Hitman - Intro Pack Review
The stealth franchise returns with a new release format
It’s the return of Agent 47. After getting a disappointing second helping of the film adaptation this past summer, the stealth action franchise returns to gaming four years since the enjoyable, but forgettable outing in Hitman: Absolution. This return sparked an interesting thought that stuck with me throughout my time with the first bit of Hitman’s episodic release: can this franchise gather enough momentum to live on?
While the series has been around for over 15 years, it doesn’t have the feverish fan base as some other series. The franchise seems to exist because people are somewhat familiar with the name, the bald protagonist, and the concept of what he does. But I haven’t heard of a Hitman faithful that gobble up each new entry from IO Interactive. Sure, there are people who thoroughly enjoyed Blood Money, Silent Assassin, or even Contracts, but Hitman has ever ascended into the high end of the video game zeitgeist for me. So what is the importance of Hitman’s return? And can IO help the bald assassin remain relevant?
The answer is: Maybe? There’s just not enough in the Hitman Intro Pack to get a sense of how good the series will be. During my training missions and my first target, I found the game unbearably frustrating sometimes, and delightfully clever at others. But while the experience is mixed, it is most notably short and lacking in content, and attempts to make up for it by adding user generated content while we wait for more story missions to become available. I would even hold off on purchasing the $15 Intro Pack. The reduced price isn’t as much of a gamble, but the first section of Hitman just feels so thin. There’s stuff to like and stuff to dislike, but even as a standalone episode, this isn’t a purchase I’d readily recommend. Yet, there’s bright spots that give me hope for the future of this episodic model.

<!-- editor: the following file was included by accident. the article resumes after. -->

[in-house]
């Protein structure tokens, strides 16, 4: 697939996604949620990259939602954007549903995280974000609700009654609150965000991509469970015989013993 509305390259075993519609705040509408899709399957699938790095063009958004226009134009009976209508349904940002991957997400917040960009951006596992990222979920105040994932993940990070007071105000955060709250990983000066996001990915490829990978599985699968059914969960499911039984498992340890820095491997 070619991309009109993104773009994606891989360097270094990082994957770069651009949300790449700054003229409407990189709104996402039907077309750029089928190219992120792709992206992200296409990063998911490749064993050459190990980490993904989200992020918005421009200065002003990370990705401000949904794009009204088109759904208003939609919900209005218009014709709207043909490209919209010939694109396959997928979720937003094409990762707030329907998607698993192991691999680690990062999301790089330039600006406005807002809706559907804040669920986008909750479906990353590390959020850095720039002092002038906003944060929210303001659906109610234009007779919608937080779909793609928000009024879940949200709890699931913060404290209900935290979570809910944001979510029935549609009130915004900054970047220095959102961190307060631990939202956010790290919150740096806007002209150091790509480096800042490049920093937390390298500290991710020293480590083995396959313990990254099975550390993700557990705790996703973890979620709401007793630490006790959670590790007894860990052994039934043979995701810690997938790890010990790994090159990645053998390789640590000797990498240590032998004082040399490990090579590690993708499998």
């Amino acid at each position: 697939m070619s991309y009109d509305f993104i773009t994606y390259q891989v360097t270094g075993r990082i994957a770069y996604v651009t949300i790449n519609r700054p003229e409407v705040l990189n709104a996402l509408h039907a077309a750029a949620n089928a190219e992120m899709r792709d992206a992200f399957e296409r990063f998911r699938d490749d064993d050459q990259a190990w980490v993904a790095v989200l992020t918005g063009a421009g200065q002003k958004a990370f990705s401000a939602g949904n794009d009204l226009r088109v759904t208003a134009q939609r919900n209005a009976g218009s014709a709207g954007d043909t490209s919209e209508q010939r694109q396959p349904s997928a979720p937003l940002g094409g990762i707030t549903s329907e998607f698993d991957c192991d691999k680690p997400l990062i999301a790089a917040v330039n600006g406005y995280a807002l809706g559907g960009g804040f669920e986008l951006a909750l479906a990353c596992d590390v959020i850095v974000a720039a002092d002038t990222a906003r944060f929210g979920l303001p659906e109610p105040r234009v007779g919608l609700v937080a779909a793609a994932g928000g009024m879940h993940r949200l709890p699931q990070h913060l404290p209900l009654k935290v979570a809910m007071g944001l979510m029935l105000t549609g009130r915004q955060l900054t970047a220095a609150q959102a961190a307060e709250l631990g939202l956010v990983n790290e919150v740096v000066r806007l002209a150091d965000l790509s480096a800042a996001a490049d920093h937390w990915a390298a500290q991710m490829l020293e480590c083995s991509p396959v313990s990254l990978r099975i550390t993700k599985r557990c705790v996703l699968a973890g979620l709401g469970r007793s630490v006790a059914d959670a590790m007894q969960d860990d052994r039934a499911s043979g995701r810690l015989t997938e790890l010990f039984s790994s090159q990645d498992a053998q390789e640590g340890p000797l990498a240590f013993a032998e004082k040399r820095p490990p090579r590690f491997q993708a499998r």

The game begins with Agent 47 entering a testing facility where he will train to be part of the ICA. There’s a brief exchange between 47 and his handler, Diana Burnwood, and it’s from her perspective that we watch the narrative unfold. A constant throughout the series, Burnwood is usually used to give 47 more life and personality, and it seems like the latest iteration of Hitman is no exception. The character constantly repeats that she sees something special in 47, and since we know we’ll be assuming that role we want to believe her. There are hints of narrative threads that may continue throughout the full game, but the plot is pretty thin in the first chapter of Hitman, which just makes it on par with the rest of the game.
Hitman wildly fluctuates between looking pretty and looking pretty awful. It seems some extra attention was paid to the cutscenes, but there are some in-game character models that are rather ugly. Agent 47 is able to disguise himself as many people because so many characters look as generic as he does. This might be intentional on IO’s part, allowing you many options for a disguise, but it means there’s a lot of cookie cutter characters wandering around. The large crowd scenes are impressive; the Parisian palace and elegant yacht party feel like they chock-full of people, but once you start finding more personal space and get close up with the characters they look pretty bland.